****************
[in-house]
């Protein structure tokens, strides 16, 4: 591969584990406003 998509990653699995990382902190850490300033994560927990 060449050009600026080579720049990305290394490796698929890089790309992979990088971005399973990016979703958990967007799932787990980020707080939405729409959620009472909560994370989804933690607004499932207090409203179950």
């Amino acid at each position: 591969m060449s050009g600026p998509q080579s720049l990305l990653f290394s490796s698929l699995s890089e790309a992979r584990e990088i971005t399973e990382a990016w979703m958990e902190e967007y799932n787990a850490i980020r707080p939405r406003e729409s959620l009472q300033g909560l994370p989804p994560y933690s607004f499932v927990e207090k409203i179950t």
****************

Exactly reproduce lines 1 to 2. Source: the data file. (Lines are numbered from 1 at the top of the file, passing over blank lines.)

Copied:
[in-house]
């Protein structure tokens, strides 16, 4: 591969584990406003 998509990653699995990382902190850490300033994560927990 060449050009600026080579720049990305290394490796698929890089790309992979990088971005399973990016979703958990967007799932787990980020707080939405729409959620009472909560994370989804933690607004499932207090409203179950």